Following the events of Murder on the Orient Express (2017), Hercule Poirot (Kenneth Branagh) heads to Egypt. Somehow he ends up dragged into the jealousy and threats surrounding newlyweds Simon and Linnet Doyle (Armie Hammer and Gal Godot), the latter – an extremely wealthy heiress – having ‘stolen’ the fiancee of a former friend who is now stalking the pair. Rather than take Poirot’s advice to head home to safety, Simon decides a cruise on the river Nile is far enough away from danger. How wrong could he be?!
It seems impossible to read – or indeed write – about this movie without mentioning the controversary surrounding it, or rather, around Armie Hammer. Accused of some very unpleasant behaviour and practically unbelievable fetishes, DotN was delayed by both pandemic and waiting for the furore to die down a bit. Still, Hammer is all but cut from the trailers – so it’s a surprise to find how prominent his character’s role in the movie is. So, choose for yourself if the scandal makes the watch unpalatable, or if you can ignore it long enough to not spend the movie squirming in your seat.
Personally I find the actor bland enough – true again here – to just forget him in favour of the rest of the movie’s spectacle. For, despite a hugely starry cast (Annette Bening, Sophie Okonedo, Letitia Wright, Russell Brand, French and Saunders!) the main draw here is once again the setting: this time the glorious vistas of 1930s Egypt. From the Pyramids to Abu Simbel, and the luxurious yacht, it all looks simply divine darling. It becomes something of a ‘Sunday afternoon movie’: one that I can watch for the richness of it all, even if the rest is less than perfect.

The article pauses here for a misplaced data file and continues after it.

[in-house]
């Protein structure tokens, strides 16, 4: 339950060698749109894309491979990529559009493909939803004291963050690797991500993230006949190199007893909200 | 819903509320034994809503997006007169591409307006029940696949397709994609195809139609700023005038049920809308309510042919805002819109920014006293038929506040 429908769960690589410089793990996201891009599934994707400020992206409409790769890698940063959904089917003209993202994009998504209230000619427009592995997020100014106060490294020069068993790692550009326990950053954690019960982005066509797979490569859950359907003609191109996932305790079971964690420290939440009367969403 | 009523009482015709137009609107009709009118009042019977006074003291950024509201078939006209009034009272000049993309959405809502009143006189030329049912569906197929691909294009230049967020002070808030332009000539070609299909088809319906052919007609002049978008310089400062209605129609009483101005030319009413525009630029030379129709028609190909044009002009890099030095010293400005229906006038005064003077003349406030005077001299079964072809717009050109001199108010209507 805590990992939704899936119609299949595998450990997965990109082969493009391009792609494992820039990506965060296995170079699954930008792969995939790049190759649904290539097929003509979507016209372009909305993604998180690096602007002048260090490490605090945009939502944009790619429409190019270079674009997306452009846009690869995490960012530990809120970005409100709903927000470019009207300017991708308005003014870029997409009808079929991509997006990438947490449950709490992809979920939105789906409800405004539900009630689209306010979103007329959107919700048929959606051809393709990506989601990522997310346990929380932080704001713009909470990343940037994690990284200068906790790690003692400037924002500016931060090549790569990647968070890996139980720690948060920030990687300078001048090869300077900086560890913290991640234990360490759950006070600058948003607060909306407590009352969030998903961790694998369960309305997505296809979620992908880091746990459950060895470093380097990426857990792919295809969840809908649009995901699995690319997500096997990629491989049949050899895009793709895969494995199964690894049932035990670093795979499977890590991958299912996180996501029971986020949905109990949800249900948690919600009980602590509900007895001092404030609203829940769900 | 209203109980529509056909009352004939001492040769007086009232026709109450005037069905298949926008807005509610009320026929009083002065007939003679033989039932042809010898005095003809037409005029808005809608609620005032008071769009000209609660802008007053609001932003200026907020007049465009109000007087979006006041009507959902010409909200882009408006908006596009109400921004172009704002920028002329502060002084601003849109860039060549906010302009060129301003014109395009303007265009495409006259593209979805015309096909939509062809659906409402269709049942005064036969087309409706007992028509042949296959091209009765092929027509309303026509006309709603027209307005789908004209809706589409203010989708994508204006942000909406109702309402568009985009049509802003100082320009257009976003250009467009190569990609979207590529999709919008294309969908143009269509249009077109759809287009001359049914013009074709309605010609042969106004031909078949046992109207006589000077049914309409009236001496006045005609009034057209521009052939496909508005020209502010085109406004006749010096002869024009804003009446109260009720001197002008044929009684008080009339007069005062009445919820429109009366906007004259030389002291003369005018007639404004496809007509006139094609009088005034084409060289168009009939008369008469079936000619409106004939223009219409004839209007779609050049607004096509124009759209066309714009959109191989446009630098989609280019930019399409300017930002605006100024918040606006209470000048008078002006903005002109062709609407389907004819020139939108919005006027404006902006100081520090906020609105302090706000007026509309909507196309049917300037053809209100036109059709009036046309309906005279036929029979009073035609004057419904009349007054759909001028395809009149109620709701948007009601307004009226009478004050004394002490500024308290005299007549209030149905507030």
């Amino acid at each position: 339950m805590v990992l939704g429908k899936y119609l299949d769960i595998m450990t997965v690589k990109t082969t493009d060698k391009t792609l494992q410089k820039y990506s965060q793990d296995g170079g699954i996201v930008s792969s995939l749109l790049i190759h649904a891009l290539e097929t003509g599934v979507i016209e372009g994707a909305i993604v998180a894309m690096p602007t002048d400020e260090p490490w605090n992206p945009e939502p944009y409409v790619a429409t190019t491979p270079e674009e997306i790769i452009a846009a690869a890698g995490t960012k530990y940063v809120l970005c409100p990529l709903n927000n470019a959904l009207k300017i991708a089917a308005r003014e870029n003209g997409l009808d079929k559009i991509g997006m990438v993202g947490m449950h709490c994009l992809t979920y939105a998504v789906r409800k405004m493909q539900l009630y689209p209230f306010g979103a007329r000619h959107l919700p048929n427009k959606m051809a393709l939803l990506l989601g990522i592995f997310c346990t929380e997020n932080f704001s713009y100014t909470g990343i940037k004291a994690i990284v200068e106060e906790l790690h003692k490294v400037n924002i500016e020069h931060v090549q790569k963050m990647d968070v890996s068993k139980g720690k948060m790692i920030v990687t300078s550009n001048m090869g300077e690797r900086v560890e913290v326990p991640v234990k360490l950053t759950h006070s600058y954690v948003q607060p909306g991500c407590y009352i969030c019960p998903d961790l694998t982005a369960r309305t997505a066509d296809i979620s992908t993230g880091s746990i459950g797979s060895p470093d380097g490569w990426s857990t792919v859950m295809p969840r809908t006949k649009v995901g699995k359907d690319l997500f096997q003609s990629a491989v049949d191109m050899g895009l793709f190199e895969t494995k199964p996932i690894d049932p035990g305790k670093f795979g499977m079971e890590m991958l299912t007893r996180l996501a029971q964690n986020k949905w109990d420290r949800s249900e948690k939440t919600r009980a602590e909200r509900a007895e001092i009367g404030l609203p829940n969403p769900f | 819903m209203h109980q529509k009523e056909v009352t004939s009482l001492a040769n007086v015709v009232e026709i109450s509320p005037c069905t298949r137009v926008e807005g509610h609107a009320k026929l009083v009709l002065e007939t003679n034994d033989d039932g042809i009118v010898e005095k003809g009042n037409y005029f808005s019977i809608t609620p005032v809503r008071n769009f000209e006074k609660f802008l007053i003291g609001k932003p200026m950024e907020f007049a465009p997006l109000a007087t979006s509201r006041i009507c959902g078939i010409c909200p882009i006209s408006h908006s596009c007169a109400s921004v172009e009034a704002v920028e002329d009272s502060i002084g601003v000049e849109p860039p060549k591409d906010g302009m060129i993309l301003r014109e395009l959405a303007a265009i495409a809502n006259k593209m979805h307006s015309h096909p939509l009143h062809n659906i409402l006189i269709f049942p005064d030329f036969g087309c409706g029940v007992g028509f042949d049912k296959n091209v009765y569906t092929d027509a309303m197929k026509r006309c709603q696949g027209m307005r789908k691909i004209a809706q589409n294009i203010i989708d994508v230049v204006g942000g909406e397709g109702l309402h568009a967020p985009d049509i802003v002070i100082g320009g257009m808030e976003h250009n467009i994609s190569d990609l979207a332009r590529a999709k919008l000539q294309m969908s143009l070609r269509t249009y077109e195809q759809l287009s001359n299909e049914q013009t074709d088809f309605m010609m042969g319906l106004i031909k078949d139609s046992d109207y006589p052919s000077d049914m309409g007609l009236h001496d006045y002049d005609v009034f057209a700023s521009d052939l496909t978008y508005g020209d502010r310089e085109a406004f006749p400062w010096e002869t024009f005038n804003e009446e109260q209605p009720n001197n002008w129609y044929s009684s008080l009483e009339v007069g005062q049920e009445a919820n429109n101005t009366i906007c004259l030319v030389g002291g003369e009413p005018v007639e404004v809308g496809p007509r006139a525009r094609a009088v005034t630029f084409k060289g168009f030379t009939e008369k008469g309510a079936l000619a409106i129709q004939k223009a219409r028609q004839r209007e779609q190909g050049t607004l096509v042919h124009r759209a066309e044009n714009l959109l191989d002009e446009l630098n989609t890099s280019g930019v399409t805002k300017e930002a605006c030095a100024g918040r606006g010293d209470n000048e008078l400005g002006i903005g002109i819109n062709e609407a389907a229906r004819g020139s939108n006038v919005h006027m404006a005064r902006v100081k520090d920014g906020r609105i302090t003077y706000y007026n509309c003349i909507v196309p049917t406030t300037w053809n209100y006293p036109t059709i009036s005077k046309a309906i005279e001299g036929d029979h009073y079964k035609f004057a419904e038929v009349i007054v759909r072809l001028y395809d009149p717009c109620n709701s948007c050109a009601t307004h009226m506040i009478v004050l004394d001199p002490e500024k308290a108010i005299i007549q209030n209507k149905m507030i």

I did feel, however, that unlike the previous adaptation (MotOE), the mystery itself is better handled here – almost as if they don’t fully expect every viewer to already know the outcome. Of course it helps that I don’t remember ever seeing a version of this before, or reading the original Agatha Christie novel – shame on me 😉 It’s still very guessable, especially after 80-odd years of imitators, but I was still wrong on a few hypotheses and thought most of the build up to the big reveal was handled well. Every character is a suspect, for varying reasons, right to the end. To be honest, I thought the acting more adequate than outstanding, especially given some of the cast. But to be fair, none are written to stand out and no one outshines the rest.
There are some deviations from the source material, combining characters for example, and particularly an opening flashback with some of Poirot’s history. It gives a glimpse of character, but is perhaps overshadowed by being an origin story for that famous moustache – not that we really needed to know? I also wasn’t really convinced by the hints of awkward romance for the detective; like the newly-created tragic backstory carried from the first movie, it just didn’t add much for me.
Overall, it was a decent adaptation, but one that works more on looking lush than anything spectacular in storytelling or acting. And yes, there is still a touch of the ‘ick’ about a certain actor’s involvement. Take from that what you will.
Released: 11th February 2022
Viewed: 8th April 2022
Running time: 127 minutes
My rating: 7/10